On exam, evidence of malnutrition with bitemporal wasting, abdominal distention, diffuse anasarca, and 4+ bilateral lower-extremity pitting edema was noted. Laboratory investigations revealed significant metabolic derangements and nutritional deficiencies (Table 1). A computed tomography (CT) abdomen and pelvis was performed, demonstrating small-bowel enteritis. The patient had no travel history or exposure risk to suggest an infectious etiology. A stool sample was collected for culture, ova, and parasite examination, white blood cell lactoferrin, and Clostridium difficile polymerase chain reaction (PCR) analysis. Celiac disease evaluation was performed, showing elevated tissue transglutaminase (TTG) IgA antibody above the laboratory threshold of 250. A Gasteroenterology consultant performed an esophagogastroduodenoscopy (EGD) showing villous blunting of the duodenum (Figure 1A, 1B). Biopsy of the duodenum confirmed microscopic blunting of villi and classified the patient’s celiac disease as Marsh type 3b (Figure 2A, 2B). Further nutritional evaluation revealed deficiencies of fat-soluble vitamins, micronutrients, and essential fatty acids (Table 1). The patient was placed on a gluten-free and lactose-free diet, with improvement in symptoms. Total parenteral nutrition (TPN) was initiated due to the severity of malnutrition, and the need to replete nutrition immediately, since it takes time for the villous architecture to recover, and a Groshong catheter was placed for this purpose.

After initiation of TPN, potassium, magnesium, and phosphorus levels were monitored closely, with appropriate repletion to prevent onset of re-feeding syndrome.

After initiation of a gluten-free, lactose-free diet and 10 days of TPN, the patient was discharged with significant improvement in symptoms, including near-total resolution of his anasarca. Two days following admission, the patient presented to the Emergency Department following partial traumatic removal of his Groshong catheter. After re-evaluation, it was deemed that he had sufficiently recovered after 12 days total of TPN, and the Groshong catheter was removed.

Discussion

Celiac disease resulting in electrolyte and metabolic derangements in adults has previously been described. These case reports describe a shorter time course and were often associated with an inciting event, such as infection or surgery [8,11–13]. In the present report, we describe a patient who showed signs and symptoms on a time frame of months to a year, with weight loss and diarrhea that progressed to peripheral edema and, ultimately, weakness. His diagnosis was obfuscated by his baseline function in the setting of autism spectrum disorder and episodic mood disorder, masking gastrointestinal symptoms and likely impairing his ability to adequately describe symptoms that he was experiencing. As a result, his diagnosis was delayed despite visits with several providers of varying specialties.

A similar presentation has been noted in a patient with Down syndrome [14]. In this opinion paper published in JAMA, Khorana and Khorana share the story of their son, a young man with Down syndrome who presented with stark behavioral changes and outbursts that were similar to those in our patient. He also had significant gastrointestinal symptoms, but these were masked by the behavioral issues. Like our patient, he was treated with several behavioral medications. Some of these, including lamotrigine, can have gastrointestinal adverse effects in a significant proportion of patients [15], further confounding the diagnostic assessment. His eventual diagnosis of celiac disease, which resulted in appropriate treatment and resolution of behavioral symptoms, came about through the clinical suspicion of a physician who was attuned to the interaction of these symptoms in a person with Down syndrome.

In the pediatric literature, Taddeucci and colleagues reported several cases of celiac disease presenting primarily with neuropsychological disorders [16]. They recommended screening for celiac disease in children presenting with disorders including “behavioral disorders and some psychiatric troubles.”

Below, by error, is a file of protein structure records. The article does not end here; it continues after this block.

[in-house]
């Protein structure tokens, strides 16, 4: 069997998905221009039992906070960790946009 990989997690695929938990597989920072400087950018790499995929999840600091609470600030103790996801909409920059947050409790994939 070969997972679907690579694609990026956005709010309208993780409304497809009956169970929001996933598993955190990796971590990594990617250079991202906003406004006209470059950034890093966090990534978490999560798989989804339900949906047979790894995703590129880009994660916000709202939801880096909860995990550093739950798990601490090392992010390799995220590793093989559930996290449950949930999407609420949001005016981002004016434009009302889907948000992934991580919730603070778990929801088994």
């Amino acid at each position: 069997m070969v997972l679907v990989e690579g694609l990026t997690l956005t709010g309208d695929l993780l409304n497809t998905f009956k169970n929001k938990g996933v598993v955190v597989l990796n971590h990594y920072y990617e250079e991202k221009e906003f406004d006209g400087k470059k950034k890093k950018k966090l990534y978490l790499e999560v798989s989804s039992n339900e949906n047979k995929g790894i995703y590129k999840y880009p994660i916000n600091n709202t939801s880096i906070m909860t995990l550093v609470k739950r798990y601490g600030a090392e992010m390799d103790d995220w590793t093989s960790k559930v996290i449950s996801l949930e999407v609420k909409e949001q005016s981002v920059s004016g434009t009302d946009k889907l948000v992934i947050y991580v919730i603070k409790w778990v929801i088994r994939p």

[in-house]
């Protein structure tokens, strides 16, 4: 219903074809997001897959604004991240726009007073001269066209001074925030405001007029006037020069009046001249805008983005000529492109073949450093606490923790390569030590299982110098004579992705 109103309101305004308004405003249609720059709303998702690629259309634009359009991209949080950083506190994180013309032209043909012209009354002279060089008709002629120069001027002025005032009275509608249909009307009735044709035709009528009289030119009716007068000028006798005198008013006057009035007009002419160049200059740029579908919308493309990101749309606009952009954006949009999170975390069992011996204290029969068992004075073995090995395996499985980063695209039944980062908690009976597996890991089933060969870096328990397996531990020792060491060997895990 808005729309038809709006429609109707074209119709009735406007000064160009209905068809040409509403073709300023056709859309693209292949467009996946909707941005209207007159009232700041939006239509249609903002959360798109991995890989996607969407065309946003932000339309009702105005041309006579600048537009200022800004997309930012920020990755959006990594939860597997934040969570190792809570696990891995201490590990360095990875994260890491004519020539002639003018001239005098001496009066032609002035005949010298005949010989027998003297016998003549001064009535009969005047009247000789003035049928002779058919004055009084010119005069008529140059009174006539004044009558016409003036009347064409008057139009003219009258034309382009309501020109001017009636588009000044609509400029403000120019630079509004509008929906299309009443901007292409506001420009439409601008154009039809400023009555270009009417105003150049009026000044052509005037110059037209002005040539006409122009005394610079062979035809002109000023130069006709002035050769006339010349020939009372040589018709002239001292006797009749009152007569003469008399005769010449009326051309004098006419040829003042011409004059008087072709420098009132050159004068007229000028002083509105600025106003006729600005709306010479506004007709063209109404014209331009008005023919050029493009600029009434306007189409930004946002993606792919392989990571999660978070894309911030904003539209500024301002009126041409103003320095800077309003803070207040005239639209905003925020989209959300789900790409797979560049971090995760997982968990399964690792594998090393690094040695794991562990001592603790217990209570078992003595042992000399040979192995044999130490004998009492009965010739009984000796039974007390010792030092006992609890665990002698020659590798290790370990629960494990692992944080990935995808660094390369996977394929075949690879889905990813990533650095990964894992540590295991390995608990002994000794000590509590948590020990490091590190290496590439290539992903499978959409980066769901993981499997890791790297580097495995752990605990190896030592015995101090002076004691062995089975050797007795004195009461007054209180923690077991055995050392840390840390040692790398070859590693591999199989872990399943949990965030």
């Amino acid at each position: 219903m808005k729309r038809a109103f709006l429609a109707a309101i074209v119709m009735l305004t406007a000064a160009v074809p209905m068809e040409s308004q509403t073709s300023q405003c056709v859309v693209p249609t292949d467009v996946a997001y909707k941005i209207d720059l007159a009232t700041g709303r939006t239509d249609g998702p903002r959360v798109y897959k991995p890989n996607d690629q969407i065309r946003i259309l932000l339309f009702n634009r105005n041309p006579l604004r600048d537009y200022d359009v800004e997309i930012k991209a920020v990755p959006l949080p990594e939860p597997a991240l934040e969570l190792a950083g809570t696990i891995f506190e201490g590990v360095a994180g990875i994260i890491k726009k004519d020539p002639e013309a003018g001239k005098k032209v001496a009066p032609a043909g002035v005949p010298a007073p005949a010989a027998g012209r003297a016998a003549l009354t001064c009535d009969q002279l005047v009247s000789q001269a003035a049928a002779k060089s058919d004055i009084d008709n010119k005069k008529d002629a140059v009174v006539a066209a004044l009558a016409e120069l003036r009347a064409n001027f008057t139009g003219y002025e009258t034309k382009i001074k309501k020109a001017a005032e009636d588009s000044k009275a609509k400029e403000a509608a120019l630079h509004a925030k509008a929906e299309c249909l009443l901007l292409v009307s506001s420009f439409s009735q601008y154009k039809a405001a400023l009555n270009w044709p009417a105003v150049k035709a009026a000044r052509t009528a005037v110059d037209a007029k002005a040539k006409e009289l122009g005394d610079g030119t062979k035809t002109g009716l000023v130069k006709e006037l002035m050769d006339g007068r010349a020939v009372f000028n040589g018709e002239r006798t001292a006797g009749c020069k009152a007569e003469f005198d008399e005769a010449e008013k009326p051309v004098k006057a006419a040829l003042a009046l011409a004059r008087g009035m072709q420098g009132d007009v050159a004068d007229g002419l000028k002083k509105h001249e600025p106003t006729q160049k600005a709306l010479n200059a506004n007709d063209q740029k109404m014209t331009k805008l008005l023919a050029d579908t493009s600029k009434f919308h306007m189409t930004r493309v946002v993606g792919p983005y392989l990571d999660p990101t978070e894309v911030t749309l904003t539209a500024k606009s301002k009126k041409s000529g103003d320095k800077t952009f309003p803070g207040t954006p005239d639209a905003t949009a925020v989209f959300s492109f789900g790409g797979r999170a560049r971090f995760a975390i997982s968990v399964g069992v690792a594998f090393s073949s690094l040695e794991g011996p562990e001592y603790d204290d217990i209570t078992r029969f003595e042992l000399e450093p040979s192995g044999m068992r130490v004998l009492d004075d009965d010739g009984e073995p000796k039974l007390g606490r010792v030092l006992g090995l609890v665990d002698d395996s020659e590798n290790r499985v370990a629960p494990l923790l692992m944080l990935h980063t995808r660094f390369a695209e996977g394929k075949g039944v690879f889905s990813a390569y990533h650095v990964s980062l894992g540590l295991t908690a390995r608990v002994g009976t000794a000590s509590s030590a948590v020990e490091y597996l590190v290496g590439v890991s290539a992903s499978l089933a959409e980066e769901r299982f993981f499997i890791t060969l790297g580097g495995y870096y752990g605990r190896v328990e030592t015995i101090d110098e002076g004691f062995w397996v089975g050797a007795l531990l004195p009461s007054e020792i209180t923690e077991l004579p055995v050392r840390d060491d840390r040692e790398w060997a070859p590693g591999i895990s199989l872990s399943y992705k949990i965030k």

Over the past decade there has been significant interest in the association, if any, between psychiatric disorders and celiac disease. This is outlined in Slim and colleagues’ helpful 2014 review [17]. Their comprehensive literature review of this issue in children and adults included such disorders as depression, schizophrenia, autistic disorders, and ADHD. Their assessment was that their review “revealed the existence of an association between CD (celiac disease) and other gluten-related disorders with psychiatric disorders across different age groups.” They suggest that “gastroenterologists and other healthcare professionals involved in the management of patients with CD should be aware of the increased risk of psychiatric disorders in these patients.” They also note that the interaction between psychiatric symptoms and GI pathology may well be bidirectional.

Returning to our case in light of this literature, we see a patient with psychiatric disease who also developed severe celiac disease and presented in nutritional crisis and exacerbation of psychiatric symptoms. Similar to other reports, this interaction led to delayed diagnosis. Given the disparity in time between onset of symptoms and diagnosis, the patient had a prolonged exposure to dietary gluten. This results in profound degradation via gluten-bound HLA-DQ2 and HLA-DQ8 molecules propagating a T-cell-mediated inflammatory response [2]. The prolonged inflammatory response ultimately impairs the function of the brush border, producing metabolic derangements and nutritional deficiencies, as seen in our patient.

Conclusions

Celiac disease is a common cause of malabsorption that may lead to severe malnutrition in extreme cases. The literature suggests an association between celiac disease and psychiatric disorders such as those experienced by our patient, although the data are conflicting and definite conclusions are difficult to draw. At a minimum, however, we would suggest that physicians should be aware of possible association between psychiatric symptoms/disorders and celiac disease. Exacerbation of psychiatric symptoms, especially if accompanied by diarrhea, weight loss, or other indications of gastrointestinal disease, may a reasonable indication to screen for celiac disease.

References:

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4.. Ehsani-Ardakani MJ, Nejad RM, Villanacci V: Arch Iran Med, 2013; 16(2); 78-82

5.. Kemppainen T, Kröger H, Janatuinen E: Bone, 1999; 24(3); 249-55

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14.. Khorana MM, Khorana AA: JAMA, 2019; 322(21); 2077-78

15.. : IBM Watson Health, Colorado, USA, Greenwood Village https://www.micromedexsolutions.com/

16.. Taddeucci G, Bonuccelli A, Polacco P: Pediatr Med Chir, 2005; 27(6); 43-45 [in Italian]

17.. Slim M, Rico-Villademoros F, Calandre EP: Nutrients, 2018; 10(7); 875

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American Journal of Case Reports eISSN: 1941-5923
American Journal of Case Reports eISSN: 1941-5923